In this article, we’ll discuss Polarized Sights, their purpose, benefits, and what we need to consider when dealing with them.
First of all for those unfamiliar with the term, the field of polarization is made up of two distinct sets of hands, one group consisting of what we might call “by value” and the other A set consists of the hands we want to use as “by value”. bluff. It can be inferred from the definition that polarization is nothing more than some type of range formation in which we assign each hand to the group it can belong to.
As a simple example, let’s imagine a scenario where, while sitting in the small blind, we start from the button. In this situation, it is very typical to build a polarized 3-betting range where we include value hands (marked green in the matrix) and bluffs (marked purple).
Like you, as you can see above, bluffs are not necessarily bad. The reason these hands are 3beat is based on the fact that they play better when they are aggressively advancing in an attempt to knock out their opponent than when they are passive or indirect in doing so.
Structural polarization regions are very flexible and vary a lot depending on the situation we find ourselves in. For example, in the scenario we saw earlier, a hand like AQo was included in our value range, but it could be part of a bluffing range, for example, if we weren’t in the steal zone in first position.
Polarized ranges are often used in pre-flop betting after opening raises, ie. H. 3-bet, 4-bet, etc. It doesn’t make sense (with a few exceptions) to build a polarizing open-ended raising range because if we get into the hand first, we’re trying to finish it with the best hand we can. Polarized open-raising ranges are the exception when we use a mixed limp and open-raising strategy. In these situations, we can create a polarized opening range consisting of the best hands in the range and a set of marginal hands.
After the flop, we can also polarize our betting. So we want to bet a certain percentage of hands on a given flop. The c-bet zone is slightly more complex to construct than the preflop zone because it is influenced by many factors such as board type and position. I think you can understand it better with a graphical example. In this case, we raise on the button and the big blind protects us. Let’s see what our betting range is on the flop of Rc6c2d.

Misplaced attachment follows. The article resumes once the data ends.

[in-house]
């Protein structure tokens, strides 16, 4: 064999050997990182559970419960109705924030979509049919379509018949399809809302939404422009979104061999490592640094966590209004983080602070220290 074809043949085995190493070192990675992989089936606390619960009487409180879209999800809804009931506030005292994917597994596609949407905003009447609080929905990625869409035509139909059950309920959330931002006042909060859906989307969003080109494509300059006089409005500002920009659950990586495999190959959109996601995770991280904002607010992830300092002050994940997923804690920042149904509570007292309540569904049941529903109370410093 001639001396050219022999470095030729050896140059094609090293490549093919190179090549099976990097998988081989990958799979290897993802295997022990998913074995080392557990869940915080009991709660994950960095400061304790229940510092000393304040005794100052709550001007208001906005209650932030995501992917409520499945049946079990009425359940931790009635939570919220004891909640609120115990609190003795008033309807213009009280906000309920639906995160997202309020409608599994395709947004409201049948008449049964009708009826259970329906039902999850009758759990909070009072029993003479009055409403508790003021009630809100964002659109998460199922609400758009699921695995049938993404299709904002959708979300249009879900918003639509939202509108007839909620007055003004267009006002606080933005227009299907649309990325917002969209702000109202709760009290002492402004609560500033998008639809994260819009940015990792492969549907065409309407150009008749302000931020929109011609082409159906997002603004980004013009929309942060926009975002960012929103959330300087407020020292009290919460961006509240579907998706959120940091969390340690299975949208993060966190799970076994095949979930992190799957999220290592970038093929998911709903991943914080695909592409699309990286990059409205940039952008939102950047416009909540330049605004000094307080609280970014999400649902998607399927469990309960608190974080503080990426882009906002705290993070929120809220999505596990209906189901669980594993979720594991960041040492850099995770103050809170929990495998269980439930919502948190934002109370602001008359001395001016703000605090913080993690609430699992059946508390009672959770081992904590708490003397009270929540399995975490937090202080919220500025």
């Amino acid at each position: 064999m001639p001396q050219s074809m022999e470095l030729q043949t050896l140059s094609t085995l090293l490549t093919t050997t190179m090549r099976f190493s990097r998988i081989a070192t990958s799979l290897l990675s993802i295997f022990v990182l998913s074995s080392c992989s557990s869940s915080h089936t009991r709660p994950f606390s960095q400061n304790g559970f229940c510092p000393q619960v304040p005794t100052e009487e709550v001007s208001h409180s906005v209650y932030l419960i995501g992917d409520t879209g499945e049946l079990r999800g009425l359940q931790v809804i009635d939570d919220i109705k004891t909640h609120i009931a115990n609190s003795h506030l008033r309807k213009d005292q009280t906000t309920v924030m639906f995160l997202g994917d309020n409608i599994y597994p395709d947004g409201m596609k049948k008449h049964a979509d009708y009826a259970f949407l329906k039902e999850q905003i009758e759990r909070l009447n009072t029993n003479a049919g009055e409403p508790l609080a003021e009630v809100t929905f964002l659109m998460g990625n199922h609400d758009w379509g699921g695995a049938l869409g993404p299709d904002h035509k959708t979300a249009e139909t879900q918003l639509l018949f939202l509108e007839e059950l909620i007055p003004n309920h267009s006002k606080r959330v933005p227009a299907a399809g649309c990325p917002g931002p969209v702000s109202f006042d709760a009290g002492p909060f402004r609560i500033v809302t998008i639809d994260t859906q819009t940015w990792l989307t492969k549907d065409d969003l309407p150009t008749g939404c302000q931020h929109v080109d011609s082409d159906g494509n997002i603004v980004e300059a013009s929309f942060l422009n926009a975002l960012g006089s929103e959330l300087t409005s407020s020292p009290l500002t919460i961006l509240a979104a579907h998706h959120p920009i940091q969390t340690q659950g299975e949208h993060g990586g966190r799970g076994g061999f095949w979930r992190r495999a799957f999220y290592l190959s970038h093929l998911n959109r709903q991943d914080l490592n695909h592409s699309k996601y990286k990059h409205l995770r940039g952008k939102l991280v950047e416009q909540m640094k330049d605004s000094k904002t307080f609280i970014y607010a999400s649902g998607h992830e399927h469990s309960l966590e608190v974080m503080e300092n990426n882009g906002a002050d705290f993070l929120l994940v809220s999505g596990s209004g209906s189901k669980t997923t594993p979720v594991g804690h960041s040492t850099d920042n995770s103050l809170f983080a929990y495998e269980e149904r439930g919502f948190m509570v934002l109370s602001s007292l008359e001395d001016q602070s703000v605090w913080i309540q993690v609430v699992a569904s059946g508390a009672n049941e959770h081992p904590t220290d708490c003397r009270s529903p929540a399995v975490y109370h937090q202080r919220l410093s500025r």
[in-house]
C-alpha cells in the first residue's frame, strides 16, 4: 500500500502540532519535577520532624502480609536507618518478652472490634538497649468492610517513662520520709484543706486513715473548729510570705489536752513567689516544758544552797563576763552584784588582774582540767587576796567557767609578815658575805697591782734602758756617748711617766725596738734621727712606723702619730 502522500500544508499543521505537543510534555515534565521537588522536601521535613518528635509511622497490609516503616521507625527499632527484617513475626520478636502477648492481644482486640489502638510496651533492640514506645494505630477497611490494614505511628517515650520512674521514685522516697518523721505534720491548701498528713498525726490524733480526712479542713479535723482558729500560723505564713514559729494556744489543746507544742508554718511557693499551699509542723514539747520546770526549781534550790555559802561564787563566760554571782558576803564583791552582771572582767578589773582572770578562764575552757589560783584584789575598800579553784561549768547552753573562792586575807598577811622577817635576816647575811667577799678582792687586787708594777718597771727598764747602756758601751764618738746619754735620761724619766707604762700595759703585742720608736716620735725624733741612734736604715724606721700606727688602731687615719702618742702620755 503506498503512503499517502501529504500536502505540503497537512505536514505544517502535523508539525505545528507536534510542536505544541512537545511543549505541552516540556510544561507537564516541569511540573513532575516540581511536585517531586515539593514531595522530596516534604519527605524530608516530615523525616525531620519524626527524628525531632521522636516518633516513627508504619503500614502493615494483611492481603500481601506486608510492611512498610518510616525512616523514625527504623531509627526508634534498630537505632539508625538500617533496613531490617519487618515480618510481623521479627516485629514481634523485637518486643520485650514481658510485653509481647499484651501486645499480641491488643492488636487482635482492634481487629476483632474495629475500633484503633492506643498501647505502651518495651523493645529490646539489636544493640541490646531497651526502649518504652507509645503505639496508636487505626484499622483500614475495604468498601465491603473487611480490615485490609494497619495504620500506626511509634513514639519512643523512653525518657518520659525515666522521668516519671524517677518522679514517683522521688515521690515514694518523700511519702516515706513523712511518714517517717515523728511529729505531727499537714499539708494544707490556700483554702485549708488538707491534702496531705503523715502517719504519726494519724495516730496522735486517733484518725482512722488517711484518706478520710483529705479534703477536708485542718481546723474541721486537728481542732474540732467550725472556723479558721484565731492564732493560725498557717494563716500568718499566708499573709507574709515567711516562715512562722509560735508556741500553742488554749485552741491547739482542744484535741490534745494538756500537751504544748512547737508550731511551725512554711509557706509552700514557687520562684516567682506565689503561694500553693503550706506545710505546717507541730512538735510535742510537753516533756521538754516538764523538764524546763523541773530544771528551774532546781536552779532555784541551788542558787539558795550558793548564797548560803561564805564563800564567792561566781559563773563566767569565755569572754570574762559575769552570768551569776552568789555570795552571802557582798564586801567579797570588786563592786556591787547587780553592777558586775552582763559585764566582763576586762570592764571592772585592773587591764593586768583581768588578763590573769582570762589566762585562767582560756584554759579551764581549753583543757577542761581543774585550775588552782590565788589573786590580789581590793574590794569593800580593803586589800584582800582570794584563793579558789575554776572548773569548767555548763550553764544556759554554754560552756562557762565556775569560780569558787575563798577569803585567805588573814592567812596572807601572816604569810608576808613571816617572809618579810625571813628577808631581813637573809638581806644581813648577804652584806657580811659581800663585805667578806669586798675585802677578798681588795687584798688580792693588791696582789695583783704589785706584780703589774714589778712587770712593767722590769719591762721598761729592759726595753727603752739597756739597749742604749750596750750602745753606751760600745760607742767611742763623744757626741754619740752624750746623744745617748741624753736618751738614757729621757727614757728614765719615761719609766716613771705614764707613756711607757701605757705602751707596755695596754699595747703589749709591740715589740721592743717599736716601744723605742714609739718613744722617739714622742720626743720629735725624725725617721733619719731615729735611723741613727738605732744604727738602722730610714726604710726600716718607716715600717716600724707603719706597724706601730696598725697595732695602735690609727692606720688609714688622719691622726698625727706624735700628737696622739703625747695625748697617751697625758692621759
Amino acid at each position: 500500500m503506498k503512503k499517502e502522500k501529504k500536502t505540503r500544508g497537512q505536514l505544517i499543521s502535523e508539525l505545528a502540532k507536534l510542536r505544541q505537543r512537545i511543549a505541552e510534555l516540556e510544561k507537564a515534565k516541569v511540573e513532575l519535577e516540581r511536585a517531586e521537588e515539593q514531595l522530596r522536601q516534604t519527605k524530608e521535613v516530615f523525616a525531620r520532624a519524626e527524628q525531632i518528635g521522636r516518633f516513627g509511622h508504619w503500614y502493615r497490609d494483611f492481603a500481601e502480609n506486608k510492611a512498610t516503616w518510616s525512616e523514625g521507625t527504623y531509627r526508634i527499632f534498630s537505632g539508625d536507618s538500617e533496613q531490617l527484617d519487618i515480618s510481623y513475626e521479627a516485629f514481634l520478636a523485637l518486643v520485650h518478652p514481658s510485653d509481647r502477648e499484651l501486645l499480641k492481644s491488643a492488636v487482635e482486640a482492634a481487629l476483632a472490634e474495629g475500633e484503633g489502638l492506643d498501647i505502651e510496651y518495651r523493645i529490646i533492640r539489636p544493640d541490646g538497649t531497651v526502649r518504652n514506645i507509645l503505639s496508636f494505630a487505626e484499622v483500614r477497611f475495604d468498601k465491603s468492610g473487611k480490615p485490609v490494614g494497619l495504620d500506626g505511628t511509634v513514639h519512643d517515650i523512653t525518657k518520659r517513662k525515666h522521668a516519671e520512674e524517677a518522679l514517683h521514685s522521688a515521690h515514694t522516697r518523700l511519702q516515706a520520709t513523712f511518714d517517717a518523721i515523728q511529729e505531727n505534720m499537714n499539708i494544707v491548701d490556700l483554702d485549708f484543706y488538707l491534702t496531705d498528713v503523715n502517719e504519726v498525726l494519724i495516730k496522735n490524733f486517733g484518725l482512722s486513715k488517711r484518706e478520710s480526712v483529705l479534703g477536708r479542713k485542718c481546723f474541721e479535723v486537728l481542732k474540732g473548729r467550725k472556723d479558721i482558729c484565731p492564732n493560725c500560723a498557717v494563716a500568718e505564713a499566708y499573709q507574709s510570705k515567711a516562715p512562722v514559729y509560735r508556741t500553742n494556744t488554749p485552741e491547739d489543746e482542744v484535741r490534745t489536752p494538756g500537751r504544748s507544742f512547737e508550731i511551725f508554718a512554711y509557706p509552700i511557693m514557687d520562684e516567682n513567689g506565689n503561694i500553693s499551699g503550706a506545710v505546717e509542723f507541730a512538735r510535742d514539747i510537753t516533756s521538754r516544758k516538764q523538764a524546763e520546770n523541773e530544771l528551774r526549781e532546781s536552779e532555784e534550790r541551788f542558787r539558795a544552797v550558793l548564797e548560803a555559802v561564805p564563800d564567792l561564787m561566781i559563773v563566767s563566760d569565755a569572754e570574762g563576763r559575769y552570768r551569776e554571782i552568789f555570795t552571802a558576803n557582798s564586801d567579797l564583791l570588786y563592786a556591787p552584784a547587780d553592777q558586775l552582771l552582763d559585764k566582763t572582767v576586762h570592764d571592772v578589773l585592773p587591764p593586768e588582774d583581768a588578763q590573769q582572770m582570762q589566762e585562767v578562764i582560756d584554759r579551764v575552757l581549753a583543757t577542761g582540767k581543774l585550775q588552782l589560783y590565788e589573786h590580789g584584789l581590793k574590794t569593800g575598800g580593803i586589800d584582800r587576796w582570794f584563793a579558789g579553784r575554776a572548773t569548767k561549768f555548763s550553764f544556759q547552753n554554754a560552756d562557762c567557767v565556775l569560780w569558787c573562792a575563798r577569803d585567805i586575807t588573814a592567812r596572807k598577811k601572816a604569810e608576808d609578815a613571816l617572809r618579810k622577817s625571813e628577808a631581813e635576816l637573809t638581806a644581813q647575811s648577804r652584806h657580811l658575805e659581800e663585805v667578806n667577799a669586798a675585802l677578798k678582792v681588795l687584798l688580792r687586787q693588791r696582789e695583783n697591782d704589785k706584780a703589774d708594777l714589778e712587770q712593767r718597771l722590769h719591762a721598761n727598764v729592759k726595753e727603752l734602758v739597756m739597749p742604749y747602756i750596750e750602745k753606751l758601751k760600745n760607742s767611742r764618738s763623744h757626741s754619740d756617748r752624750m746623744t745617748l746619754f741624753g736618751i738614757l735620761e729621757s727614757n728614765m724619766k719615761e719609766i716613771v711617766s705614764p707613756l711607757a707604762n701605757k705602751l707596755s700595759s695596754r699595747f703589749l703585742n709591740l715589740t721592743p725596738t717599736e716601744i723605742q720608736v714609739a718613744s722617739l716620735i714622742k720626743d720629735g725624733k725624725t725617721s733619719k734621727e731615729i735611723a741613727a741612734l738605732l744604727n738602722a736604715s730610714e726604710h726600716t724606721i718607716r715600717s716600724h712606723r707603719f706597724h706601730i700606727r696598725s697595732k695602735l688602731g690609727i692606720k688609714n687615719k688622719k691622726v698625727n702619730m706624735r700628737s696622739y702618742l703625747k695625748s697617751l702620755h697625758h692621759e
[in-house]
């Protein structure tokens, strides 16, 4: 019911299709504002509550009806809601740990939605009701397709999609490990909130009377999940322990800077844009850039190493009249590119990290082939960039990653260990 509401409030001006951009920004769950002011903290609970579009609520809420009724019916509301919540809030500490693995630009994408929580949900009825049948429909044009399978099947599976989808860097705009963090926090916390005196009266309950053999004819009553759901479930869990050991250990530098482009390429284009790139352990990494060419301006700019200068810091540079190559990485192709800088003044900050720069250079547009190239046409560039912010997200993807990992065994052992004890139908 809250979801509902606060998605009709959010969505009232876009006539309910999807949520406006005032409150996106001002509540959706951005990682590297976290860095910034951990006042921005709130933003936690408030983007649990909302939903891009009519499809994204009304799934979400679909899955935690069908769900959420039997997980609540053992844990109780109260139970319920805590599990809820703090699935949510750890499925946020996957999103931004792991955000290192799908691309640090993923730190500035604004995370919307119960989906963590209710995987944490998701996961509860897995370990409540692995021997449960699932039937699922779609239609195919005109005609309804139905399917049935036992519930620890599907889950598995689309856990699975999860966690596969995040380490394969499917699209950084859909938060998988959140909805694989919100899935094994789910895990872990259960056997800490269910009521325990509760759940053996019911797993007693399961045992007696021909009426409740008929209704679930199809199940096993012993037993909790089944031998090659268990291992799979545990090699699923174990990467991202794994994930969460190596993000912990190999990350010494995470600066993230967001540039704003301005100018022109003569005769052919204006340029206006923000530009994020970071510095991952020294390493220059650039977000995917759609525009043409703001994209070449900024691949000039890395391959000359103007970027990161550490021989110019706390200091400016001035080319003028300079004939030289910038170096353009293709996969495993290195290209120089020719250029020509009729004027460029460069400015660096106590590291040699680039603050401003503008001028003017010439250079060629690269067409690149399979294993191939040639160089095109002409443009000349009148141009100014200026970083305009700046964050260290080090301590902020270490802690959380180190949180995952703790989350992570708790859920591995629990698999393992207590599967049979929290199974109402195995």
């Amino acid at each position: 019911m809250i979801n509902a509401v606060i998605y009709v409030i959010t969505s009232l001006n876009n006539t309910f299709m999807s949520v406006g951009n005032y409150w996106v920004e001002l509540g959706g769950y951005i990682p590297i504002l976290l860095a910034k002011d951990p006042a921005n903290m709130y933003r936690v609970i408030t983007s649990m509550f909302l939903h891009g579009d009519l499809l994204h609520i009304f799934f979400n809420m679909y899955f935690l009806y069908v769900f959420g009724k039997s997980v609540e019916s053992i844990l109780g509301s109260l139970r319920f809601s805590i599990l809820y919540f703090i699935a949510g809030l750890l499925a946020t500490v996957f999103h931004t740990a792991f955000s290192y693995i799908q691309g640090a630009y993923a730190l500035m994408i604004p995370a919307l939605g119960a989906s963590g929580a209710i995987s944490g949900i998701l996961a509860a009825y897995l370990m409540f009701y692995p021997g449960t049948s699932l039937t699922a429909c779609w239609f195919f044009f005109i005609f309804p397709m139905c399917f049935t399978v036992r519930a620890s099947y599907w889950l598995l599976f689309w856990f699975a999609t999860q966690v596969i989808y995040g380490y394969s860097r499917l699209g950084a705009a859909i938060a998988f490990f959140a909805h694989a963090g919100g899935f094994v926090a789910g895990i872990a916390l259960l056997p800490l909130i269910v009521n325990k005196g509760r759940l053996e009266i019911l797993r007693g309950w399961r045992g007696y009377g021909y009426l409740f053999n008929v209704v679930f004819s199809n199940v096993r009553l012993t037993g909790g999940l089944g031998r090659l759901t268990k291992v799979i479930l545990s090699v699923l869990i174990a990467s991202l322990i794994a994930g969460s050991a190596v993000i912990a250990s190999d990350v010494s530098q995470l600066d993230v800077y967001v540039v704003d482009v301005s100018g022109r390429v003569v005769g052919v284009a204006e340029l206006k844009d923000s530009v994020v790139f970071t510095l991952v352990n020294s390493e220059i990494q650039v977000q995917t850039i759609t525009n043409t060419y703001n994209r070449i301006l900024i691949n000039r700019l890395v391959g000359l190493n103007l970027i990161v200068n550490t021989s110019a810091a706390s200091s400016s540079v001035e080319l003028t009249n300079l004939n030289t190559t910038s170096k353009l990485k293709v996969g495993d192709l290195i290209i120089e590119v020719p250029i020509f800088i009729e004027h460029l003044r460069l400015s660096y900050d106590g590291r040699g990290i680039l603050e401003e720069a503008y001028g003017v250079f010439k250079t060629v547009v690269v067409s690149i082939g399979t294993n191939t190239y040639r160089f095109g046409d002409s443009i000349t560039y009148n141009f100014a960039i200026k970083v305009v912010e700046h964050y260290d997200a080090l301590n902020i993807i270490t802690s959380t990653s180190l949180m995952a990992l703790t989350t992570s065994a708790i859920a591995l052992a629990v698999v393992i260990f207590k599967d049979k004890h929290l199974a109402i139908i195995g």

This time, let’s see how our betting range is made up of the set of hands we bet for value (the set of hands we consider to be the best or equal). to top pair), we see that we have hands that are worse than top pair, and we check them because we want the hands to have some value if we don’t attack the flop. In this set of bluffs, there are several types. On the one hand, these items, such as hands with clubs, project onto flushes, or onto 43s, 54s, 87s, or 98s, which are hands with straights. We call these hands “best bluffs” because they are the ones that balance out very good plays.
A hand that can connect very strong plays in the back streets, and adding up our cards when we look at the time can take the opponent out of his hands, which makes us bet Betting is very profitable. We then choose another set of weaker hands depending on the opponent and the situation. For example, hands like QJ, KJ, KQ or similar can be good bluffs because on the one hand we want to end the hand on the flop, but on the other hand we can still play middle or strong hands on later streets .
Based on these examples, mine is what I think is more or less clear how polarized regions are constructed. But what are they actually used for? Or, how does using a polarized range help us?
The fact that our range is polarized allows us to make less complex decisions when playing the game because when we realize we are betting or bluffing for value, we Rarely do we find ourselves in situations where we don’t know where we are. To illustrate this with an example, let’s imagine we’re on the borderline with JJ, an aggressive tight player who starts from MP, and we decide to 3-bet our hand because he’s definitely on his raise. Dominant in the note range. It’s the MP player’s turn and decides to 4-bet in response. What are we doing now? Our hand dominates his raising range, but relative to his 4-bet range, we are in a situation where calling a 4-bet is inconvenient, and a 5-bet is probably a very bad idea since his range is closed and He dominates us. A good idea is to call his open raise, leaving the 3-bet with a hand so strong that we can react aggressively to his 4-bet, or fold without a problem if our opponent reacts aggressively.
Polarized ranges also provide us with guidelines on how to respond to the game with strong hands and bluffs, so we Bluffing in the latter sequence. For example, if we 3-bet the opening button from the big blind, our range structure allows us to put a lot of pressure on a flop play like AK4 because we have a lot of hands in our range, making it weak. The hand wants to play aggressively.
However, a polarized range is our bread and butter at the poker table right now. Therefore, when we find players with polarized ranges, we need to identify situations where they are applying pressure with marginal hands using their assumed strength of play.The best defense against polarized play is to have a tight passive play area and use our polarized play area to respond aggressively.